David Lee King coined the term “metasocial” to describe the types of social interactions available. Despite the seeming proliferation of activities done by users, there really are only a few general types of interactions:
- Status updates–you can type in anything like marketing questions, retweets, hyperlinks, multimedia thru links and have real connections to your customers.
- Long posts–blogs, Facebook notes, wikis, etc. These are like a short article such as what’s happening in the library, interesting events.
- Comments–a primary way to interact online–direct connections. Used for adding bits to a story.
- Visual–photos and videos. These are a way to extend an event to lots more attendees.
- Live streaming videos of what’s going on. Capture moments at they happen and share them.
- Friending and subscribing–becoming a fan of something to get special content and alerts.
- Checking in–location-based material on Foursquare, Yelp, etc. Share where you go and visit.
- Informal quick things–poking, digg it, ratings, liking, etc.
What should you be doing in social media?
- Stop! Make some strategy and create some goals. What content will you put there? Who is going to do the work? What happens if it gets busy? What if somebody responds?
- Listen to see what people are saying about you and interact. See how they say it. Figure out the lay of the land in each network. Listen by setting up Google Alerts.
- Let people friend you and friend them back. Focus on people living in your service area. Follow your customers first.
- Start conversations–provide status updates. Invite responses by asking for them. “What do you think?” “Who is your favorite author?” etc. Answer questions.
- Treat your mayor! Find ways to involve people.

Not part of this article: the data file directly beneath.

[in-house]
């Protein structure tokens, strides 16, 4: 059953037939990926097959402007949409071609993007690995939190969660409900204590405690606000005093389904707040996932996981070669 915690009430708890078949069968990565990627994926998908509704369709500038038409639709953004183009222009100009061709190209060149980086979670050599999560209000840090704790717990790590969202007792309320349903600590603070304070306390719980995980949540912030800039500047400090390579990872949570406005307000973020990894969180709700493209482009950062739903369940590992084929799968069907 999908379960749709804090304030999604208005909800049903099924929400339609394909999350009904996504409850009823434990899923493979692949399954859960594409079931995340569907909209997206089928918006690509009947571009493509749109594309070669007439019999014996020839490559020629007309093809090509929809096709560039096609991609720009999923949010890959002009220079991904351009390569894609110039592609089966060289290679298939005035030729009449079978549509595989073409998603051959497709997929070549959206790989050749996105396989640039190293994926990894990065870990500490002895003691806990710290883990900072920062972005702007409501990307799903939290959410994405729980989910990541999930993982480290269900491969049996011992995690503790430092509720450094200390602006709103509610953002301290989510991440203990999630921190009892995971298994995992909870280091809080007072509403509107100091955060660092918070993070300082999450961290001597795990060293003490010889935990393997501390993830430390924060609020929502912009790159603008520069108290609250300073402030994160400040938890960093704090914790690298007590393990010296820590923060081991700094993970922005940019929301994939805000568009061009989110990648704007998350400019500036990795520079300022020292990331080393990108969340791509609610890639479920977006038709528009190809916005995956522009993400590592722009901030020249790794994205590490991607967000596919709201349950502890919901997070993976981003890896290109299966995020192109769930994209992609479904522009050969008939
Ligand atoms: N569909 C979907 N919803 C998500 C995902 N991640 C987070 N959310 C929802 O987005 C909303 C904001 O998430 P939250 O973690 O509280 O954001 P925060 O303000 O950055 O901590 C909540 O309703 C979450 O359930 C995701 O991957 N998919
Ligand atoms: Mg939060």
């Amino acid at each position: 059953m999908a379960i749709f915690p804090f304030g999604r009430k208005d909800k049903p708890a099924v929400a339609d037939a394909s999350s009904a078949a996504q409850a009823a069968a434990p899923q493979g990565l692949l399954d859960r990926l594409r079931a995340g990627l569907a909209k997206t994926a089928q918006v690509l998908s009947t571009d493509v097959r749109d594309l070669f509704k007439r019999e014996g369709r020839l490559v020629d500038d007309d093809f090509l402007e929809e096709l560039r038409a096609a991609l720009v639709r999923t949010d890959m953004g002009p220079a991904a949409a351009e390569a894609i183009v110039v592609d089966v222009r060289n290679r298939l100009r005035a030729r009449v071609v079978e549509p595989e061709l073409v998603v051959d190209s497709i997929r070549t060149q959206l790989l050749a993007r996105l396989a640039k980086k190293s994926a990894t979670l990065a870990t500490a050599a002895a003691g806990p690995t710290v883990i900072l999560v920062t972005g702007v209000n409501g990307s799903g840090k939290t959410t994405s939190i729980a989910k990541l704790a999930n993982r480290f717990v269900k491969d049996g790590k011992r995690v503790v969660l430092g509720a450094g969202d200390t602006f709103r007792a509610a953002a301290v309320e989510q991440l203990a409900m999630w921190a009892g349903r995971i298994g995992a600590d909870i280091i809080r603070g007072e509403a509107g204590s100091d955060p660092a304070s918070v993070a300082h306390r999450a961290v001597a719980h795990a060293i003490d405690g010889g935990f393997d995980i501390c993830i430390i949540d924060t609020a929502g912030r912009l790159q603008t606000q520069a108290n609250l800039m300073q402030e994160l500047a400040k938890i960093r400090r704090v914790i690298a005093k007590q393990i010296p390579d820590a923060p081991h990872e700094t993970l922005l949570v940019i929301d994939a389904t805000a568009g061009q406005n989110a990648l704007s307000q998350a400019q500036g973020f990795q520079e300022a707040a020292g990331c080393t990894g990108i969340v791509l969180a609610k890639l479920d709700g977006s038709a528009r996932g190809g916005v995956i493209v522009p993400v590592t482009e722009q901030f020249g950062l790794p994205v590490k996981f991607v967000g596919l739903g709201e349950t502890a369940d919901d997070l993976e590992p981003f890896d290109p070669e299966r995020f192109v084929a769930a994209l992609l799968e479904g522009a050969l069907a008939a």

Customers love social media. They’re waiting for someone to start a conversation. That person is you!
Sarah Houghton-Jan and Nate Hill described how they used social media to create local history walking tours in San Jose. Lots of material is in the library but people don’t know about it because it’s locked away in cabinets. The walking tour system is a play on augmented reality a device with GPS, a camera, and an accelerometer. It presents data connected to spaces–a digital view of a physical world connected with objects in a physical world.
The local history tours in San Jose are a mobile web application based on the Layar reality browser. The project was funded by a grant from the California State Library. It was modeled after similar campus tours done at North Carolina State University (the Wolf Walk) and Oregon State.
Users navigate to a stop on the tour, check out a photo, read more, then get directions to next stop. They are also able to leave a comment. Google gives the walking directions to the next stop based on the current position, or a map.
Challenges included configuring a server; testing difficulties; firewall and security concerns; and getting samples of devices for testing.